Jobs saved at turkey farmers

Sam WilliamsFEWER jobs than feared have been lost at turkey farmer Bernard Matthews after the company announced plans to shift some operations from a Norfolk plant.Sam Williams

FEWER jobs than feared have been lost at turkey farmer Bernard Matthews after the company announced plans to shift some operations from a Norfolk plant.

Last month, bosses warned that 90 roles were at risk this spring

at its Great Witchingham factory under plans to move frozen whole bird production to Holton, Suffolk.

But following a 30-day consultation, that figure has been reduced to the 'mid-60s' after some staff agreed to transfer to the Suffolk plant and others retired or left the company.


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The relocation, which is aimed at improving efficiency in the loss- making frozen whole bird division, is also expected to result in a second wave of up to 70 additional redundancies in early 2011 when the move will take place, but it is hoped that number can also be reduced.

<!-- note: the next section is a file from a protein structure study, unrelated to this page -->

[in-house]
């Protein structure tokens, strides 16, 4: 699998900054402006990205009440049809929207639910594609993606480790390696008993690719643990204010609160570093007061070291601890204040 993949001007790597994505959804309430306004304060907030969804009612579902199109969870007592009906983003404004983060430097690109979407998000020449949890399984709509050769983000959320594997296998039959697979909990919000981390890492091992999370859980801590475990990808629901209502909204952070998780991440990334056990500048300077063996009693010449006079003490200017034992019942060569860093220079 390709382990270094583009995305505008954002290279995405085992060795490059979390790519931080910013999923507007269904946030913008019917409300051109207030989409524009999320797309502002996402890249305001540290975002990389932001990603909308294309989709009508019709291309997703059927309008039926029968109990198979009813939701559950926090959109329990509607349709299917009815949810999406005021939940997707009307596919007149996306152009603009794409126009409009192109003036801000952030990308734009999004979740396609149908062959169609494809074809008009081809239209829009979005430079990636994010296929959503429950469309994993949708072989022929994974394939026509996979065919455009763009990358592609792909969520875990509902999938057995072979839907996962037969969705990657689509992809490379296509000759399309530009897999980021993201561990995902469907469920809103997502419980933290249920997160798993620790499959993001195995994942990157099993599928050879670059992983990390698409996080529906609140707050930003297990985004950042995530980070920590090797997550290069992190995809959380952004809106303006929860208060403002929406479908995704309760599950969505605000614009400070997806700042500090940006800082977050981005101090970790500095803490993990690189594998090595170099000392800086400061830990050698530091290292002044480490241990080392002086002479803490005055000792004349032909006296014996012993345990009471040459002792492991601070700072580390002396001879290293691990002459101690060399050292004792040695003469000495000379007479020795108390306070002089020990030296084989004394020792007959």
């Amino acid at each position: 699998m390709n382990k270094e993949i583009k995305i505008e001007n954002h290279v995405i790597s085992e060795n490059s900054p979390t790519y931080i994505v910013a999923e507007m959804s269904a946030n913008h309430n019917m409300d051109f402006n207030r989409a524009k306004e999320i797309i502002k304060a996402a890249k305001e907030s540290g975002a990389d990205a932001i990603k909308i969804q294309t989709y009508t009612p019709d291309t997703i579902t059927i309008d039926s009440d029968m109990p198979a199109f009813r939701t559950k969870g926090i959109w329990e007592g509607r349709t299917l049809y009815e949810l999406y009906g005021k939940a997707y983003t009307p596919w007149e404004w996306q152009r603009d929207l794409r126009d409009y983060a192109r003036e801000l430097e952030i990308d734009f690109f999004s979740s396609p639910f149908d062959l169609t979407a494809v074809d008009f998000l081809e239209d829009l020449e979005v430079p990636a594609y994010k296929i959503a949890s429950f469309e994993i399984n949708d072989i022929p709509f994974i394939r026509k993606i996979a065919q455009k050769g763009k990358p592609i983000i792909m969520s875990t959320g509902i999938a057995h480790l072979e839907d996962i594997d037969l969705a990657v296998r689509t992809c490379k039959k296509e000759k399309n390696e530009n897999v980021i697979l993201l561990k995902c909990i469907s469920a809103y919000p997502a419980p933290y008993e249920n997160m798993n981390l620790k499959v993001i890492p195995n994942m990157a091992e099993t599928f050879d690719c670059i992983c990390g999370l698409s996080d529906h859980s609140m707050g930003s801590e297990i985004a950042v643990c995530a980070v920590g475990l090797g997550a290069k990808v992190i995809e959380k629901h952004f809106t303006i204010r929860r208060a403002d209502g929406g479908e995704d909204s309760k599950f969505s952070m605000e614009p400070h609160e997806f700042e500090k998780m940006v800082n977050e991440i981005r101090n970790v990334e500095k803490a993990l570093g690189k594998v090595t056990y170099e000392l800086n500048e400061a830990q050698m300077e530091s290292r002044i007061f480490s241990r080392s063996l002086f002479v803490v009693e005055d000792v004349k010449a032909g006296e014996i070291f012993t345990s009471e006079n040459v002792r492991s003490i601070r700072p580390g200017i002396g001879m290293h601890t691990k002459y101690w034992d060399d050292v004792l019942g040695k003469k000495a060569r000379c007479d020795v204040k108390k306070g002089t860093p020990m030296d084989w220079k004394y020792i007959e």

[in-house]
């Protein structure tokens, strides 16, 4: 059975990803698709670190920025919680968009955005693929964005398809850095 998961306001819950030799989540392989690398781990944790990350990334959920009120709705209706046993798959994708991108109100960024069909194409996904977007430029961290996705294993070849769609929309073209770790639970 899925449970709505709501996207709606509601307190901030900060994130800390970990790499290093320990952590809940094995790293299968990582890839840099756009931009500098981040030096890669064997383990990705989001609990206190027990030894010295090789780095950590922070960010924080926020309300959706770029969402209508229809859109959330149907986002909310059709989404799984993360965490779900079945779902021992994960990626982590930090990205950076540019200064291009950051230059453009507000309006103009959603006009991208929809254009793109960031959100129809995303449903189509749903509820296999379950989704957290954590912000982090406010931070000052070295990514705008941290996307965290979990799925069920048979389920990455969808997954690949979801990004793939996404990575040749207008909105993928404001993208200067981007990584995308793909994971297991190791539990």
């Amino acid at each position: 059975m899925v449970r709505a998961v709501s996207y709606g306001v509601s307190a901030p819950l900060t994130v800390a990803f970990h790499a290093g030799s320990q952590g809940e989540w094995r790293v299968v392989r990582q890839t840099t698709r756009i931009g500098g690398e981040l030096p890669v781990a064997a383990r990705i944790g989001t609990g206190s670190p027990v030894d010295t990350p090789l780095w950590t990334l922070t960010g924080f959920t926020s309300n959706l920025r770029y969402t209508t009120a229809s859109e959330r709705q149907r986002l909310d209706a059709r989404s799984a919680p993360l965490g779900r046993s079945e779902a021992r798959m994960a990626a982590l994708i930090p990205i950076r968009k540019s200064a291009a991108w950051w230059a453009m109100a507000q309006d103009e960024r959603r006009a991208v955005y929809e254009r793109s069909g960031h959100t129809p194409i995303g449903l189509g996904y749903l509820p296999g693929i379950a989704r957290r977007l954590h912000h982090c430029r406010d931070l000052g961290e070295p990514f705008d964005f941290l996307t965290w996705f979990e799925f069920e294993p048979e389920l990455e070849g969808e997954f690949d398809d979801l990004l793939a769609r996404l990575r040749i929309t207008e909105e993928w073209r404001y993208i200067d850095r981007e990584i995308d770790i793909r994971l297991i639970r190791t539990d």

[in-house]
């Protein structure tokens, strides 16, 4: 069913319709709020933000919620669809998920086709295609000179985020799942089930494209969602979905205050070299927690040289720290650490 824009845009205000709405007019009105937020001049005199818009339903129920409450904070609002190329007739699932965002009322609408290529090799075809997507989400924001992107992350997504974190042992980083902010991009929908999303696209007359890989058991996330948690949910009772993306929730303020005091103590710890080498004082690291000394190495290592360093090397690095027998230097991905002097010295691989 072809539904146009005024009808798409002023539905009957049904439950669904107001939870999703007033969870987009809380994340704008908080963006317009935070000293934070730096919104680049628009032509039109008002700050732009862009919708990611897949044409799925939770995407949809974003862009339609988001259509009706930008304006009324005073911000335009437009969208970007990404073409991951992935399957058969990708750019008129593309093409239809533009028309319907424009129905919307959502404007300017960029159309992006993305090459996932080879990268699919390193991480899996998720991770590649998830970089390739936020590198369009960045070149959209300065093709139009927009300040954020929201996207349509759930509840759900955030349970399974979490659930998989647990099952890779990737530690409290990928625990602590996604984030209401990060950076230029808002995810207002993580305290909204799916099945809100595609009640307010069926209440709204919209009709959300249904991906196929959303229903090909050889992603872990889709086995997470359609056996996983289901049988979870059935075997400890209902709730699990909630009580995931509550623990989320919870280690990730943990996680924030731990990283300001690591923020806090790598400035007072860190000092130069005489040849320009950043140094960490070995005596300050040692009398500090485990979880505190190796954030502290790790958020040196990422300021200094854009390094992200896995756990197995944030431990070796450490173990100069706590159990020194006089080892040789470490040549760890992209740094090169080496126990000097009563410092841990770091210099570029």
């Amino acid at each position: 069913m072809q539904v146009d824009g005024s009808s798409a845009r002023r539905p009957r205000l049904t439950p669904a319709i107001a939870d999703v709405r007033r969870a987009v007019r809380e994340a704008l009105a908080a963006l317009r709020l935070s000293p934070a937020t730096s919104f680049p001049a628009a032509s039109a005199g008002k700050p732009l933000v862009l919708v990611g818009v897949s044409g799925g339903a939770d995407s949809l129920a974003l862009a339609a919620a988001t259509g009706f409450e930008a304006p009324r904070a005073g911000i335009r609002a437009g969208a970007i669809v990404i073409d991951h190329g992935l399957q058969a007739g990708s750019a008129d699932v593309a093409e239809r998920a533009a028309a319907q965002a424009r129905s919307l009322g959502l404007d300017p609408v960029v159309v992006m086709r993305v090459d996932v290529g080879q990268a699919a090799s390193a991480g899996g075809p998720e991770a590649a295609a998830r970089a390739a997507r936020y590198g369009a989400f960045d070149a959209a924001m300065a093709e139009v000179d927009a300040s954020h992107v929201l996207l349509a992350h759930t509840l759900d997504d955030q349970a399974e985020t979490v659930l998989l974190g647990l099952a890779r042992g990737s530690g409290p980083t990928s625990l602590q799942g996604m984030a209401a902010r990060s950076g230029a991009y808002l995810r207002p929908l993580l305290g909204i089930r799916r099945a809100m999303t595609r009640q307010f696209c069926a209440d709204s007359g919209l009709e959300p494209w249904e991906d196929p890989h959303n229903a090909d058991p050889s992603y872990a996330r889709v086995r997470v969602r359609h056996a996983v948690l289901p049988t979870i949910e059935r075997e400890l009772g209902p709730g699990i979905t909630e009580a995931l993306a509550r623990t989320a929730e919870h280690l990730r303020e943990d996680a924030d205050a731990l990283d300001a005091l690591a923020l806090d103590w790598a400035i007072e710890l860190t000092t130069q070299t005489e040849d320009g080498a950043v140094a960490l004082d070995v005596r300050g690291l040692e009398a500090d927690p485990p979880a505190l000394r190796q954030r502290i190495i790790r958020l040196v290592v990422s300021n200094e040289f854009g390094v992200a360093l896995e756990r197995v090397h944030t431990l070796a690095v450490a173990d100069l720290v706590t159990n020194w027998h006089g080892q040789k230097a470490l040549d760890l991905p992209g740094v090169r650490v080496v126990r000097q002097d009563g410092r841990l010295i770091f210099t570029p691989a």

A Bernard Matthews spokesman said: 'Following the completion of the first phase of the consultation, the business is able to make fewer redundancies than was initially predicted.

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'This is due to employees transferring to our Holton site from Great Witchingham, staff leaving or people taking early retirement.

'We will continue to work with the unions and staff to ensure that the business retains as many of its existing staff as possible.'

The workers whose roles have been made redundant have also been offered work until after Easter.

Bernard Matthews, one of region's biggest employers, is currently halfway through a

four-year strategy aimed at delivering profitable growth at the company.

The business saw a small operating profit of �857,000 in 2008 following a �9.6m operating loss the previous year.

Ivan Crane, regional organiser for the union Unite, said: 'We are still in discussions with the company and we are hopeful that at the end of the exercise the number of redundancies will be less than first thought.'

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